SDKs and APIs: Do they have copyright protection?


A simmering IP infringement case between Oracle and Google raises some fascinating copyright issues for software: what scope of protection is given to functional elements in an SDK (software development kit) or an API (application programming interface)? The case of ORACLE AMERICA, INC. v. GOOGLE INC. (Case No. 3:10-cv-03561-WHA) is in pre-trial contortions, with the trial currently slated for 2012. None of this has been decided in court, it merely focusses attention on a very narrow issue of copyright protection for certain elements of software code (there is a patent infringement claim on the table as well).  Oracle alleges that Google infringed copyright in Java code when it built the Android software platform. Specifically, Oracle complains that Google copied design specifications of some 37 APIs for Java libraries, as well as Java source code, object code and comments in 12 software files. In its defence, Google claims that the APIs are purely functional elements and are not eligible for copyright protection. Will this threaten Android ? Likely not. Google has articulated a compelling argument that there is no copyright in the Java APIs (see here (PDF)), but if the court disagrees and finds either copyright or patent infringement, it will merely trigger a damages calculations, and millions of dollars in royalty payments, not a death-knell for Android.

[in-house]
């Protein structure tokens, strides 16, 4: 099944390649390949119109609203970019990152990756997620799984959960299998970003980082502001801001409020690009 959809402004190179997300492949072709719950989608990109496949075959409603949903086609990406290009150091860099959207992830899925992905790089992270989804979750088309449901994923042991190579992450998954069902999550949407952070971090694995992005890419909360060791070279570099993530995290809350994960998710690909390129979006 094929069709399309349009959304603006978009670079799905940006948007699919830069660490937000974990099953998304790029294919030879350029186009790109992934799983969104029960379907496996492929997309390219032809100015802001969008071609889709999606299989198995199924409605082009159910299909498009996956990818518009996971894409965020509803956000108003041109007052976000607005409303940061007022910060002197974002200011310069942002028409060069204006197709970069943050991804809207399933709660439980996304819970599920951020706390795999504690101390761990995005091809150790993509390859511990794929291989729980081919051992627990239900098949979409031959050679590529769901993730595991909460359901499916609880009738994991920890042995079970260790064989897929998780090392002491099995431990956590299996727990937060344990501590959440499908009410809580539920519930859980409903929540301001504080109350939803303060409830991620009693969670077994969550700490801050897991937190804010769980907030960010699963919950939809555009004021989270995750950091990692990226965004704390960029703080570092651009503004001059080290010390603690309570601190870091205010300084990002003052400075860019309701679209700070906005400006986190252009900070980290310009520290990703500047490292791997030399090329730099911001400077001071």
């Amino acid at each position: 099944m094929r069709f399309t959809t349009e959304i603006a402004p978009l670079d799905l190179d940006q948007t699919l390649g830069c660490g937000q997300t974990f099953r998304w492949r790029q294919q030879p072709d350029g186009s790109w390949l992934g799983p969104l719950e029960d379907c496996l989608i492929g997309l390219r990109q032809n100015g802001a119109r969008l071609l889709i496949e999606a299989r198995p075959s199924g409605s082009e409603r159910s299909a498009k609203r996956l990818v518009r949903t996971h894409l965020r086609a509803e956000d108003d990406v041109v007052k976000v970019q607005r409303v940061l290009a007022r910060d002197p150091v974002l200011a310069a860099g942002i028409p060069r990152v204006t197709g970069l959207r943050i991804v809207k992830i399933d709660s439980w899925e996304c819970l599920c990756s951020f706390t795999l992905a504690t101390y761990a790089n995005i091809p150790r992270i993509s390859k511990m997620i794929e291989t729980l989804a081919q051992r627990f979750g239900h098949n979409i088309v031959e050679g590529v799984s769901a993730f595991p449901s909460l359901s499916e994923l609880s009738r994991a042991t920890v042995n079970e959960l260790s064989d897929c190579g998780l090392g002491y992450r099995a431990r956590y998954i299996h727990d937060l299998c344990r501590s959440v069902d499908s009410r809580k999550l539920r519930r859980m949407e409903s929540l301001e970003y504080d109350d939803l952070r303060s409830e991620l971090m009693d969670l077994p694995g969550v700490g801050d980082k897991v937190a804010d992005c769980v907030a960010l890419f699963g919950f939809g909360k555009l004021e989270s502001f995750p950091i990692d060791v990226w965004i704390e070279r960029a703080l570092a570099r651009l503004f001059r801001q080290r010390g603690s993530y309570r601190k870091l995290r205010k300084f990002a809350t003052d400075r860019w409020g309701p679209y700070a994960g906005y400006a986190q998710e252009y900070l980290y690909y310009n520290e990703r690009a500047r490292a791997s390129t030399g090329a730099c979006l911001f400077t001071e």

In Canada, the law is clear (see Delrina Corporation v. Triolet Systems Inc., a 2002 Ontario Court of Appeal decision) computer programming that is dictated by the operating system or reflects common programming practices is not original expression and will not receive copyright protection.  In the meantime, we will watch the Oracle vs. Google case to see if it goes to trial before the parties can reach settlement.

Further Reading including Google and Oracle Trial Briefs.

Calgary – 07:00 MST

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